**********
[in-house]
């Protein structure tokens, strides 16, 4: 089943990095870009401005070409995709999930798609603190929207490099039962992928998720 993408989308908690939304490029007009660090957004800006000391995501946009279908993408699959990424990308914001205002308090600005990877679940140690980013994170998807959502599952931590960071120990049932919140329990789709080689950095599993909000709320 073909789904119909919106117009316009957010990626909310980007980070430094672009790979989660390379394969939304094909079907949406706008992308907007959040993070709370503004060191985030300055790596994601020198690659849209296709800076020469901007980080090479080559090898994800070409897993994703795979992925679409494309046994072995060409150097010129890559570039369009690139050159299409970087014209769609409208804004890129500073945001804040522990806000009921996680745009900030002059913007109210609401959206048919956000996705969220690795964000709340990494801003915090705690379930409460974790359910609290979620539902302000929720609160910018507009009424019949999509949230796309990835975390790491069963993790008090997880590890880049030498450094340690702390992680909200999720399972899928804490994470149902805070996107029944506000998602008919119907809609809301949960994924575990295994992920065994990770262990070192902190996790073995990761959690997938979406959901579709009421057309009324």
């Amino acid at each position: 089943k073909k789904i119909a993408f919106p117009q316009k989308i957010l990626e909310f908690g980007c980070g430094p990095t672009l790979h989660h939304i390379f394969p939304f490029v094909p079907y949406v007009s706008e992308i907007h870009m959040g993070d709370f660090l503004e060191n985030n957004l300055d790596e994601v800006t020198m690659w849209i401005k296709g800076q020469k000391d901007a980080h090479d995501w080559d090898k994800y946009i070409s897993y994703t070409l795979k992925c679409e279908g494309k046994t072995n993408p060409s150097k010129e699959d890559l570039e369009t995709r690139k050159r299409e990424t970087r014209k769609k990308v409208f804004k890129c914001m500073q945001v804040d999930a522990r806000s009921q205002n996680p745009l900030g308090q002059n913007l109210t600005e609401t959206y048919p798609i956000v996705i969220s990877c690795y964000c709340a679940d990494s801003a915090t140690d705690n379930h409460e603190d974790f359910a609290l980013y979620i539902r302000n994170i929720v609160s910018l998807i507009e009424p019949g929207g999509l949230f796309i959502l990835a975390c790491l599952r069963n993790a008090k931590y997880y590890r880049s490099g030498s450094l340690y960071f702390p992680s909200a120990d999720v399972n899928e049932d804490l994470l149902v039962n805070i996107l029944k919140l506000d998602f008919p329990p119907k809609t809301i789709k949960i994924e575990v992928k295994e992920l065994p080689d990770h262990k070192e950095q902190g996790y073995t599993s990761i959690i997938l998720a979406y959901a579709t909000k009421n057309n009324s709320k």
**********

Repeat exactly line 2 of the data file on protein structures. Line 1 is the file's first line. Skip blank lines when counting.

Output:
């Protein structure tokens, strides 16, 4: 089943990095870009401005070409995709999930798609603190929207490099039962992928998720 993408989308908690939304490029007009660090957004800006000391995501946009279908993408699959990424990308914001205002308090600005990877679940140690980013994170998807959502599952931590960071120990049932919140329990789709080689950095599993909000709320 073909789904119909919106117009316009957010990626909310980007980070430094672009790979989660390379394969939304094909079907949406706008992308907007959040993070709370503004060191985030300055790596994601020198690659849209296709800076020469901007980080090479080559090898994800070409897993994703795979992925679409494309046994072995060409150097010129890559570039369009690139050159299409970087014209769609409208804004890129500073945001804040522990806000009921996680745009900030002059913007109210609401959206048919956000996705969220690795964000709340990494801003915090705690379930409460974790359910609290979620539902302000929720609160910018507009009424019949999509949230796309990835975390790491069963993790008090997880590890880049030498450094340690702390992680909200999720399972899928804490994470149902805070996107029944506000998602008919119907809609809301949960994924575990295994992920065994990770262990070192902190996790073995990761959690997938979406959901579709009421057309009324």